I am in England, and I’d be purple all over if I tried to pinch myself into belief. It’ll take a while to sink in. In the short span of time since leaving Bangalore, I’ve seen a look-alike of Freddie Flintoff and one of Frederick Algernon Trotteville, tried shortbread and cheese-and-pickle, and drunk water purportedly from Scottish and Welsh springs. One of the items on today's agenda is finding some gingerbeer.
My journey started in the usual klutzy manner, with a briefly scary moment on the escalator when my cabin bag almost went tumbling down; it took me a while to recover, because I was obviously not in my senses when I next went crashing into a benign Englishman. He accepted my apology with a gentle smile, and if I thought I’d seen the last of him then, I was wrong; he came up behind me as I waited for the security check, and told me politely that the ladies’ queue was “over there”. I was beyond feeling sheepish at having joined the wrong queue. This wasn’t the first time I’d done it, after all.
The flight was rather uneventful. Though I did feel like we were packed sardine-style into the aircraft, I knew I was lucky not to have been squashed between rotund people. To my left sat the aforementioned clone of Freddie Flintoff, bringing out his Kindle occasionally to read a business manual. He and the Indian man to my right took it in turns to guffaw at the movies they were watching. I tried to lose myself in my copy of ‘Blind Willow, Sleeping Woman’, but for once Murakami failed to rise to the occasion- lack of sleep mingled with excitement suppressed to sobriety had made me delirious.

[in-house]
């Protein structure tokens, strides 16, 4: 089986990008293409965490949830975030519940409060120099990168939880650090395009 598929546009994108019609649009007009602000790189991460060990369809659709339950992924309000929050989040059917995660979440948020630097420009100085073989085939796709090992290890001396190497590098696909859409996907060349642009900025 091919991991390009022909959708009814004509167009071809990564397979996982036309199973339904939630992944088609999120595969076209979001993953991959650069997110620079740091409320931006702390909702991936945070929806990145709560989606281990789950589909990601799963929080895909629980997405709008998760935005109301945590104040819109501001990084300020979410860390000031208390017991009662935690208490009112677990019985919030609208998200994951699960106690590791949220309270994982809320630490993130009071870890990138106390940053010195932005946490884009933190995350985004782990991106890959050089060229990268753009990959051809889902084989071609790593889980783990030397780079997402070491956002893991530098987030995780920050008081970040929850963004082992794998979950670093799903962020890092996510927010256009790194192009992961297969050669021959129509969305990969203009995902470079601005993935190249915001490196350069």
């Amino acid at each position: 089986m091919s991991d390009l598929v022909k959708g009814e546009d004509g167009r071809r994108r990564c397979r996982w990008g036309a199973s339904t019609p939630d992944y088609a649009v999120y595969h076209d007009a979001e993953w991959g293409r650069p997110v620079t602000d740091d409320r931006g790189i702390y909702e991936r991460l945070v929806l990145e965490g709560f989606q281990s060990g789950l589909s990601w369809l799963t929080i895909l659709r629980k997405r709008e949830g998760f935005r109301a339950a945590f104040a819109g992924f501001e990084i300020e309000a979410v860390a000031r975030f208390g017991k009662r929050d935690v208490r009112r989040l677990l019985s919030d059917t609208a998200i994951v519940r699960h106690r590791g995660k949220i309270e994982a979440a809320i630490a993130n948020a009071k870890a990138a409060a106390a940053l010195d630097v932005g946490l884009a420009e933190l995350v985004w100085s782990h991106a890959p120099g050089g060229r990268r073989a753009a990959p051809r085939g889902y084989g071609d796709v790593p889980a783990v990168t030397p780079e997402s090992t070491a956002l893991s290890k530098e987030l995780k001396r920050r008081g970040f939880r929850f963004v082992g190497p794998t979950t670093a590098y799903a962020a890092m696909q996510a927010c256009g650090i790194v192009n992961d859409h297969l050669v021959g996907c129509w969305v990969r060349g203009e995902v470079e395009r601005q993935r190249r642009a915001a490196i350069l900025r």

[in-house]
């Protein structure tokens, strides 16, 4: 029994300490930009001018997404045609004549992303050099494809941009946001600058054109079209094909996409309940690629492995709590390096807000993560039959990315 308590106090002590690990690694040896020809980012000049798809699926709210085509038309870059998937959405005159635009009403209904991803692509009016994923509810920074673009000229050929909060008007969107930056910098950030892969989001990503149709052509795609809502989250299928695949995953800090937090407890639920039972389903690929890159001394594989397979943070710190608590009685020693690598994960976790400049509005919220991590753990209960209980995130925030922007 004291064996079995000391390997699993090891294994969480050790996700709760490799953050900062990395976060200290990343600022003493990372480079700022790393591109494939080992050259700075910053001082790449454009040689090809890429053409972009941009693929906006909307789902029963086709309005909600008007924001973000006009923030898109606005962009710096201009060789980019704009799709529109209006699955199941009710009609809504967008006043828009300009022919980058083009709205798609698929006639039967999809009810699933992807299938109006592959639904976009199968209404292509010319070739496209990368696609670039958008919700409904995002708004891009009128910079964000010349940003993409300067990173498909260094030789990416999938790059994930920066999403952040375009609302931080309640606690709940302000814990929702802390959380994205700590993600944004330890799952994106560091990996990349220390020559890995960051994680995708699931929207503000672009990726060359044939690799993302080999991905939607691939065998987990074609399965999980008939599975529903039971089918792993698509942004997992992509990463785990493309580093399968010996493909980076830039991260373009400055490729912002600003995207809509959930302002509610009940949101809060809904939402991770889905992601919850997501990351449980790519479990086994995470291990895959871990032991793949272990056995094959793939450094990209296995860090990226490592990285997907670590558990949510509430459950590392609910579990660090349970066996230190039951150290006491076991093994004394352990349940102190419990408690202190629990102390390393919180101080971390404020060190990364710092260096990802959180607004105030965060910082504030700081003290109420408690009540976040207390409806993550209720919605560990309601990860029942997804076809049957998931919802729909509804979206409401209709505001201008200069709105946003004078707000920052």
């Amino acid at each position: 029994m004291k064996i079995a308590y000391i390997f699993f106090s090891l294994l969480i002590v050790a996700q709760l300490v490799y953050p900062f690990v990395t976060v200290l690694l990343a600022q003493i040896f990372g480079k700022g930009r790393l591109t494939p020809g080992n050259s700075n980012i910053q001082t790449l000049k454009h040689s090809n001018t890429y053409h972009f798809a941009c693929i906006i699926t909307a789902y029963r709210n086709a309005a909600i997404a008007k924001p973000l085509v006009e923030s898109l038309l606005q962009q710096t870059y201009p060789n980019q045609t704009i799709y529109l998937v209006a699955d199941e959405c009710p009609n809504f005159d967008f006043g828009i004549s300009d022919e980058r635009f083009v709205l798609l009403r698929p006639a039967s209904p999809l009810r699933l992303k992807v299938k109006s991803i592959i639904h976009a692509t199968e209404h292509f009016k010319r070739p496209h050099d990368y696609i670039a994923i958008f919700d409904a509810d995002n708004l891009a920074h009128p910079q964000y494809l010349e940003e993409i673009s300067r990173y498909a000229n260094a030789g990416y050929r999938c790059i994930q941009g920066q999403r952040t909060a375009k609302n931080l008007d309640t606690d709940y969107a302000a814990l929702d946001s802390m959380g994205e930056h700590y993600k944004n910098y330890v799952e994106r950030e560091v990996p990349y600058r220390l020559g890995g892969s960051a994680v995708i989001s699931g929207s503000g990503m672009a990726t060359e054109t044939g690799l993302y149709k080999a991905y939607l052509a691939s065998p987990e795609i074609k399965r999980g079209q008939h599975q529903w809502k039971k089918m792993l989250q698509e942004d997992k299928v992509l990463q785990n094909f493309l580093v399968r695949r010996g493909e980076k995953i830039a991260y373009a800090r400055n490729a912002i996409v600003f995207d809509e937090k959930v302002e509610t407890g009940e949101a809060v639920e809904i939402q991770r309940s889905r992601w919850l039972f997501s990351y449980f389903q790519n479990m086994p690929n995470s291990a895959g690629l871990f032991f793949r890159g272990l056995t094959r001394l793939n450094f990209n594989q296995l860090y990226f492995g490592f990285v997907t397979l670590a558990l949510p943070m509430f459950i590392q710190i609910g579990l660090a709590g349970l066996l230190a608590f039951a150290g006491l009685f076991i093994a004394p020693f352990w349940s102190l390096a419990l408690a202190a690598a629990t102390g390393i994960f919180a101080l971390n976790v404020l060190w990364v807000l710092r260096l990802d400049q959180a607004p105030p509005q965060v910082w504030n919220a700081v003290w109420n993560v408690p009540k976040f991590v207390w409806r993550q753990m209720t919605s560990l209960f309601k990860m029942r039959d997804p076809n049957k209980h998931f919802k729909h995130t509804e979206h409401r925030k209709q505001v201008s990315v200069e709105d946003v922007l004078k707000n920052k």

However, the real flavour of England made itself felt in the drive from Heathrow to Gatwick. Gentle mounds emerged abruptly out of flat stretches of land, smooth and populated by little copses. The trees by the roadside broke into autumn colours at intervals, flashes of magenta appearing in the otherwise uniform green cover. Horses grazed in distant meadows, swishing their tails as they cropped the grass hungrily. We passed some pretty, quaint cottages with creepers climbing up their walls, and it wasn’t quite difficult to imagine a highwayman go clattering up one of their driveways, wanting to see his Bess at the casement window.
As the coach made its way into Brighton, rows of neat brick houses, rather alike one another, came into sight. The winding streets of the town were quiet; as we approached the Brighton Marina, the roads seemed to come to life. People scurried to and fro laden with bags, or took a calm walk down by the Brighton Pavilion (an absurdly Moorish structure, but I need to find something out about it before I condemn it as an incongruity). I caught a brief glimpse of the sea, a nice sleepy blue, glinting in the rays of the waning sun.
The vagaries of the English weather have been slow in making themselves felt, but I know it shan’t be long before I’m talking of constant rain and the perennial absence of sunshine. With a not-too-pleasant summer having been replaced by autumn already, a snowy winter can’t be too far behind!